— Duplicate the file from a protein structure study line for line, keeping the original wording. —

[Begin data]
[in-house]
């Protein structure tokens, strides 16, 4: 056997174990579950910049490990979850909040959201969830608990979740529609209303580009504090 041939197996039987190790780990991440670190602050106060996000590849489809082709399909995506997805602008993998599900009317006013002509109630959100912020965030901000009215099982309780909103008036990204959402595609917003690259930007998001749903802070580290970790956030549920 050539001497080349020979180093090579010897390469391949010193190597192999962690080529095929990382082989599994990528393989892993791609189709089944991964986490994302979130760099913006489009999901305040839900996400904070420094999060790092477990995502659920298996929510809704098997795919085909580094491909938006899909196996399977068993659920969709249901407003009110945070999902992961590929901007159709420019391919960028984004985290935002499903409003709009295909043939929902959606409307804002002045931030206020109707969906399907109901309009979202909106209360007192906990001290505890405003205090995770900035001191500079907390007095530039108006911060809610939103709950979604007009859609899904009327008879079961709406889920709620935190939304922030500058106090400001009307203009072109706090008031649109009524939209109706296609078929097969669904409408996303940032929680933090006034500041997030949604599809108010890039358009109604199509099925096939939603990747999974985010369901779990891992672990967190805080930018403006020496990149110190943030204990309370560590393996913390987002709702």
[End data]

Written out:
[in-house]
């Protein structure tokens, strides 16, 4: 056997174990579950910049490990979850909040959201969830608990979740529609209303580009504090 041939197996039987190790780990991440670190602050106060996000590849489809082709399909995506997805602008993998599900009317006013002509109630959100912020965030901000009215099982309780909103008036990204959402595609917003690259930007998001749903802070580290970790956030549920 050539001497080349020979180093090579010897390469391949010193190597192999962690080529095929990382082989599994990528393989892993791609189709089944991964986490994302979130760099913006489009999901305040839900996400904070420094999060790092477990995502659920298996929510809704098997795919085909580094491909938006899909196996399977068993659920969709249901407003009110945070999902992961590929901007159709420019391919960028984004985290935002499903409003709009295909043939929902959606409307804002002045931030206020109707969906399907109901309009979202909106209360007192906990001290505890405003205090995770900035001191500079907390007095530039108006911060809610939103709950979604007009859609899904009327008879079961709406889920709620935190939304922030500058106090400001009307203009072109706090008031649109009524939209109706296609078929097969669904409408996303940032929680933090006034500041997030949604599809108010890039358009109604199509099925096939939603990747999974985010369901779990891992672990967190805080930018403006020496990149110190943030204990309370560590393996913390987002709702």